Russia’s escalated rhetoric and scaling up of military personnel on its border with Ukraine has caught the attention of international headlines as of late. Researchers at the Atlantic Council have been tracking the changing situation in Russia and Ukraine and the disinformation campaigns they are employing to support its efforts.
Numerous reports have shown tanks and other military assets on the move across Russia to its western border. However, there have been developments in the political situation beyond “boots on the ground.” The Russian Communist Party has made threats to recognize Donetsk and Luhansk within Ukraine as independent states to sow division to the democratic union. Multiple government ministries in Ukraine were targeted on January 14, 2022, in a cyberattack, suspected to have been committed by Russia. Each development in the continued situation is being monitored by the Atlantic Council and other national security think tanks.
“This past weekend, Russian military equipment from the Eastern Military District continued its steady flow into Belarus. A majority of the units arriving in Ukraine appeared to unload at a cluster of towns in Gomel Oblast, north of the Ukrainian capital of Kyiv.”— The Digital Forensic Research Lab, Atlantic Council
Russia has been working to sow political and cultural discord in Ukraine long before videos of moving tanks were shared widely online. Russia’s Information Operations (IO) efforts have included painting Ukrainians as neo-nazis and positioning parts of Ukraine as being historically Russian. The efforts aim to raise conflicting feelings on cultural heritage among Ukranians. Russian-backed proxies and direct Russian sponsorship has led to the construction of monuments all over Ukraine meant to further this tension.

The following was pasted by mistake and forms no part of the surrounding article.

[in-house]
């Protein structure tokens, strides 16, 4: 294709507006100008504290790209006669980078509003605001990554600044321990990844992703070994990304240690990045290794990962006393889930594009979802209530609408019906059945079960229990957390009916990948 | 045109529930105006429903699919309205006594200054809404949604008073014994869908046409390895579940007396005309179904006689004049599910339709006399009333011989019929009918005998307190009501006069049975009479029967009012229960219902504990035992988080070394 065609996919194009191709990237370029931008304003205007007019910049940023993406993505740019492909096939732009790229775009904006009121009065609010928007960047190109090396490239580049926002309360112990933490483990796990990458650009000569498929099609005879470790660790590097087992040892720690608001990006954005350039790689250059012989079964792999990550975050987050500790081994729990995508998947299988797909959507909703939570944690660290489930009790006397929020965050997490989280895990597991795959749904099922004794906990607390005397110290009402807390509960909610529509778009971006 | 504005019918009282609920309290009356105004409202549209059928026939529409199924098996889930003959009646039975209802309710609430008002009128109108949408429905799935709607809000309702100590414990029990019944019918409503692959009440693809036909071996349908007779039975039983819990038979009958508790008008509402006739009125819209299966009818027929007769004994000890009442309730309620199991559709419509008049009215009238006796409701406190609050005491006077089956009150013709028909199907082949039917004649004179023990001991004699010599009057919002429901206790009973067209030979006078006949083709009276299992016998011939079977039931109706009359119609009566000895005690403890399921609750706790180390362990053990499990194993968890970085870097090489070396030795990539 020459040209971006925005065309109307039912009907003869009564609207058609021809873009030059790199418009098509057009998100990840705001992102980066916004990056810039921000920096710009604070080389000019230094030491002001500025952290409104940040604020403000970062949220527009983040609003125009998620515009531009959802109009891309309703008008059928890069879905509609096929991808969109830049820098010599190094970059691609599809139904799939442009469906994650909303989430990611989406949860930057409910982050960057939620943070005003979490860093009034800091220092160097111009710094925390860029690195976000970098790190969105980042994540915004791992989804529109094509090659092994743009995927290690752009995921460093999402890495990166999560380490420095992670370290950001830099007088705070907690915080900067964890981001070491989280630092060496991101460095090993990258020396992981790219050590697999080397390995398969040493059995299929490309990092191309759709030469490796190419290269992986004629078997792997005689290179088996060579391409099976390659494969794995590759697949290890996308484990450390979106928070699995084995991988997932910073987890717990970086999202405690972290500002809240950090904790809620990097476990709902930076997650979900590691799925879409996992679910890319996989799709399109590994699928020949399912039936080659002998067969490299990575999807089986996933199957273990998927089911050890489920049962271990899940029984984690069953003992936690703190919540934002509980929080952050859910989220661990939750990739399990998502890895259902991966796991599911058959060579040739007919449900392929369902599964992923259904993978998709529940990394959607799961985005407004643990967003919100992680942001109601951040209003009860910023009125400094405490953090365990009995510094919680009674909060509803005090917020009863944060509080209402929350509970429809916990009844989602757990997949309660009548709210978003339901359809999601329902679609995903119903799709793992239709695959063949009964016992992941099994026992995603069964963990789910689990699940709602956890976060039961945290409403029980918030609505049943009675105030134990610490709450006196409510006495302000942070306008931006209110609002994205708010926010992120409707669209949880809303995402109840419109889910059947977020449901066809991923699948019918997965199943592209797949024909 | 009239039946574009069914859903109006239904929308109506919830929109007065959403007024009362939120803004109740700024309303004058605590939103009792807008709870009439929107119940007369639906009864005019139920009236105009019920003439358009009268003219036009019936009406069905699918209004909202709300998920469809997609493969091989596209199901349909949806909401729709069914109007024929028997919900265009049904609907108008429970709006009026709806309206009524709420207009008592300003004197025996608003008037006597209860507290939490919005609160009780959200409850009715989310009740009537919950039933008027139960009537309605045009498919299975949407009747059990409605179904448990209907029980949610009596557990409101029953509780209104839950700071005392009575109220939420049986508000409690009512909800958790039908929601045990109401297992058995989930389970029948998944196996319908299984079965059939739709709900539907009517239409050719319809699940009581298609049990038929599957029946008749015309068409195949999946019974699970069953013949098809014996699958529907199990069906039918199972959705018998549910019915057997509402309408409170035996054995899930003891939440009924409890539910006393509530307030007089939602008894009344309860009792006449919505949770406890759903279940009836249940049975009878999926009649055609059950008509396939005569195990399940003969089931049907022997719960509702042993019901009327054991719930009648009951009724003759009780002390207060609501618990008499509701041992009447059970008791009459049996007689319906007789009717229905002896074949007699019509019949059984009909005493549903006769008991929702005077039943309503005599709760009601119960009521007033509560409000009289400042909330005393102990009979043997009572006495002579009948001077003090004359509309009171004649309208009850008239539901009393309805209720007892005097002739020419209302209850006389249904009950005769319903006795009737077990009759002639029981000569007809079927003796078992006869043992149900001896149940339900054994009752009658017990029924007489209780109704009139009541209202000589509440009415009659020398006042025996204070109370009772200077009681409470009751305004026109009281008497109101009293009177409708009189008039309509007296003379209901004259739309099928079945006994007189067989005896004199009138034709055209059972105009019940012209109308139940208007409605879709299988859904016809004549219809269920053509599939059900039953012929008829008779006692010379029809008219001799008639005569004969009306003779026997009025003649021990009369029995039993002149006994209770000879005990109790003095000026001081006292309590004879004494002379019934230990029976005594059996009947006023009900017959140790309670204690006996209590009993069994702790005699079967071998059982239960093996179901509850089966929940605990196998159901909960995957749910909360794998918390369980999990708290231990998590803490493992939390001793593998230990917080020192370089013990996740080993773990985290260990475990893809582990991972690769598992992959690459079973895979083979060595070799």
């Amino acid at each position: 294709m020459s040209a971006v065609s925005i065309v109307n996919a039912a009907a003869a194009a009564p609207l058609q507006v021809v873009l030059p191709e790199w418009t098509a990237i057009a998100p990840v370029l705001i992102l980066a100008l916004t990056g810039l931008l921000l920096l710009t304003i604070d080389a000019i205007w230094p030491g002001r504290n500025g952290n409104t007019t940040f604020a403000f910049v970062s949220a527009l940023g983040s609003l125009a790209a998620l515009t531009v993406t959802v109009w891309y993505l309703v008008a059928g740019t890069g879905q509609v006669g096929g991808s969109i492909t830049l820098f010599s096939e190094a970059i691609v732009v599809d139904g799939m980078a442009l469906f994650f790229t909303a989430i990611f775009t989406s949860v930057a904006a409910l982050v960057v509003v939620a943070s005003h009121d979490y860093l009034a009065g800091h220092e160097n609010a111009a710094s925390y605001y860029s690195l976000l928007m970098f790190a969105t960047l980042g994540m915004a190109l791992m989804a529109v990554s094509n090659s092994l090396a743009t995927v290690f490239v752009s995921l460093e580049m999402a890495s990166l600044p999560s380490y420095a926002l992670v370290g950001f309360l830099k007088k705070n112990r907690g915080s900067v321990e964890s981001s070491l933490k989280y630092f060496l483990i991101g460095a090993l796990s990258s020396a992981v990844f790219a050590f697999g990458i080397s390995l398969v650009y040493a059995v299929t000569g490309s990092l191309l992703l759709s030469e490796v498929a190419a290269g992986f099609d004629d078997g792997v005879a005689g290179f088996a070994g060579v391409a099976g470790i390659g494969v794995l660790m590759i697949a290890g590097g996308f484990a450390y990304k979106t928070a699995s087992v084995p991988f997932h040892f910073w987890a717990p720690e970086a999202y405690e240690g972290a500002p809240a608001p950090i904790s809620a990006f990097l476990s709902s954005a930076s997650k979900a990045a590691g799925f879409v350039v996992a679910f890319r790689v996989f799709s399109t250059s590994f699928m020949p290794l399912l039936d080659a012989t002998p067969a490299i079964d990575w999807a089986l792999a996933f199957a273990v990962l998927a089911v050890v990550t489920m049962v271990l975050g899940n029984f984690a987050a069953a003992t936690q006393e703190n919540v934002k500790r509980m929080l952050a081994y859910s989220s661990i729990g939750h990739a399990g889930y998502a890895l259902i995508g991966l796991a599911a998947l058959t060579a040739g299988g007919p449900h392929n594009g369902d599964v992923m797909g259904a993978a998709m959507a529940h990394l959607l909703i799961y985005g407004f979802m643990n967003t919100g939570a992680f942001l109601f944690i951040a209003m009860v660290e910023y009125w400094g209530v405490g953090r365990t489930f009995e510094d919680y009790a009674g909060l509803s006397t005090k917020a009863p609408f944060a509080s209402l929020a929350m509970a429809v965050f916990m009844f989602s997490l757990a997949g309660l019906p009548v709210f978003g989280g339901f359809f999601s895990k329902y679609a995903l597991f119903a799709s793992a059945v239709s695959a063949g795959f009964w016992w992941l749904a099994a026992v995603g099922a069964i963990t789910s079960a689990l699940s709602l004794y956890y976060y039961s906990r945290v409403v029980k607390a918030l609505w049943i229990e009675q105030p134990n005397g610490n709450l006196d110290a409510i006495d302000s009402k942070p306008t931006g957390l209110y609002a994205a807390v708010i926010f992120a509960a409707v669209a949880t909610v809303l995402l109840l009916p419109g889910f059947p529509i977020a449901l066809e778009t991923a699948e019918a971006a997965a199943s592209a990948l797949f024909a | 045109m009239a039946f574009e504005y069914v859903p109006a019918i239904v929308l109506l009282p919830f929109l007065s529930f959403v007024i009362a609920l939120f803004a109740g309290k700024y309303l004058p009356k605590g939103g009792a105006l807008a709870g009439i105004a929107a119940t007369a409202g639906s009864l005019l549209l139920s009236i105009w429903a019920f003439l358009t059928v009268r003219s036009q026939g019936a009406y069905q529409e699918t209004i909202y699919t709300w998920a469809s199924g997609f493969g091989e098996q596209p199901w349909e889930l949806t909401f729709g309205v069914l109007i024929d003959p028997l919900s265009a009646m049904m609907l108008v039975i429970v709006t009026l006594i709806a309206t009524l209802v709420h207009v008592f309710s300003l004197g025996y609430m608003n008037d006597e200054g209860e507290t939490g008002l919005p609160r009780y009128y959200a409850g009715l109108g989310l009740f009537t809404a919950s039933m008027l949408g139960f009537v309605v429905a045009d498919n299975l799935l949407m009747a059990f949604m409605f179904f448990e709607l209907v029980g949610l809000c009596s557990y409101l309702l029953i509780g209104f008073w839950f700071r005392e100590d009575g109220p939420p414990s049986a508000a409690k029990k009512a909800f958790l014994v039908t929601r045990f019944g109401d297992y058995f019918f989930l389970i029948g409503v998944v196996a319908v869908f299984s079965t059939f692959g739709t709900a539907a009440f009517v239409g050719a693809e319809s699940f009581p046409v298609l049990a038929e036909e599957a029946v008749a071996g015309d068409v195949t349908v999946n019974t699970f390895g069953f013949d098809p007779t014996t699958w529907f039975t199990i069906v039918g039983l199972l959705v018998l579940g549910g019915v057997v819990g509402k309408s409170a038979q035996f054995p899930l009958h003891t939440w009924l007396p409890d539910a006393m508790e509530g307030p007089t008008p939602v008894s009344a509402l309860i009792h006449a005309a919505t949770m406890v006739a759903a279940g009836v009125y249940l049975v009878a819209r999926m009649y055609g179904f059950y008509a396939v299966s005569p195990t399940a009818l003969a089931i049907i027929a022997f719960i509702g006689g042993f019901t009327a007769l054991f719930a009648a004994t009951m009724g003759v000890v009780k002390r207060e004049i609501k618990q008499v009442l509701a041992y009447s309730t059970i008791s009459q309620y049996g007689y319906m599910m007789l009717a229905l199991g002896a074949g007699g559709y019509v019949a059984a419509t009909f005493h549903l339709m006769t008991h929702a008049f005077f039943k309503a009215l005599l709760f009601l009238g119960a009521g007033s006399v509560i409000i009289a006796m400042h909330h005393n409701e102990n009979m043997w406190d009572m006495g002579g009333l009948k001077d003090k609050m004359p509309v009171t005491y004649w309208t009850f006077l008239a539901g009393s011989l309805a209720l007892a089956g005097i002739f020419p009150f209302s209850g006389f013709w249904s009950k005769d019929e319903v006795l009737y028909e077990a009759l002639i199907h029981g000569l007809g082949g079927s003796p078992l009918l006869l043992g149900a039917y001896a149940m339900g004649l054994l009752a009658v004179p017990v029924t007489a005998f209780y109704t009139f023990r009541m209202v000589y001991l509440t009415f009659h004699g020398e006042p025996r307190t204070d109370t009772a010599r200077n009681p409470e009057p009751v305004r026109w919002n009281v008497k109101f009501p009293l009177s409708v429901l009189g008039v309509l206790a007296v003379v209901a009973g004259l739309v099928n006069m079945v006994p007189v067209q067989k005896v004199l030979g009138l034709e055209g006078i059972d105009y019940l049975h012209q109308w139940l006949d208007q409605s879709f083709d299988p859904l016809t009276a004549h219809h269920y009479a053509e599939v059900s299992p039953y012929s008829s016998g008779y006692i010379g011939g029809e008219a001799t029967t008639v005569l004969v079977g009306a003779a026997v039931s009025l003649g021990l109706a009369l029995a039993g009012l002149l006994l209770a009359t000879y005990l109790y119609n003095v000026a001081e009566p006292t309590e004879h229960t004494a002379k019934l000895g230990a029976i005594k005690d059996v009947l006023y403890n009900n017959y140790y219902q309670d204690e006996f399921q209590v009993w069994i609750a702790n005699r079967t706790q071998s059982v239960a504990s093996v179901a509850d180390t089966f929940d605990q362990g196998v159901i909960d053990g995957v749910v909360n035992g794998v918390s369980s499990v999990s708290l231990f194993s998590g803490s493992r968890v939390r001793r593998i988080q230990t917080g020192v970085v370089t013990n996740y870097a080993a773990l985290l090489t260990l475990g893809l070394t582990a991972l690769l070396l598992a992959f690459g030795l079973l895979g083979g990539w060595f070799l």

These constructions of monuments (or refurbishing existing ones) are notable for their ability to give a physical embodiment of the narrative being pushed by Russia. Open source researchers are tracking where the monuments are constructed, what theme they possess, the population density of the area and other relevant data to help tell an on-the-ground story of Russian cultural influence in Ukraine.
“As a methodological approach, collecting data on every monument constructed also provides a fuller picture of the information and narratives disseminated among civil society, and provides a potential model for collection as an element of digital civil reconnaissance by CA officers.”— Damian Koropeckyj, Small Wars Journal
Increasing connectivity in the world is leading to more transparency in many intelligence gathering industries. It also paves the way for misinformation and misinterpreted data, especially by untrained counterparts in the citizen world. It is clear from the emergence of social media videos of Russian military movements that OSINT will continue to play an outsized role in international diplomacy.
To keep up to date on the latest OSINT and cybersecurity news, visit the Authentic8 blog.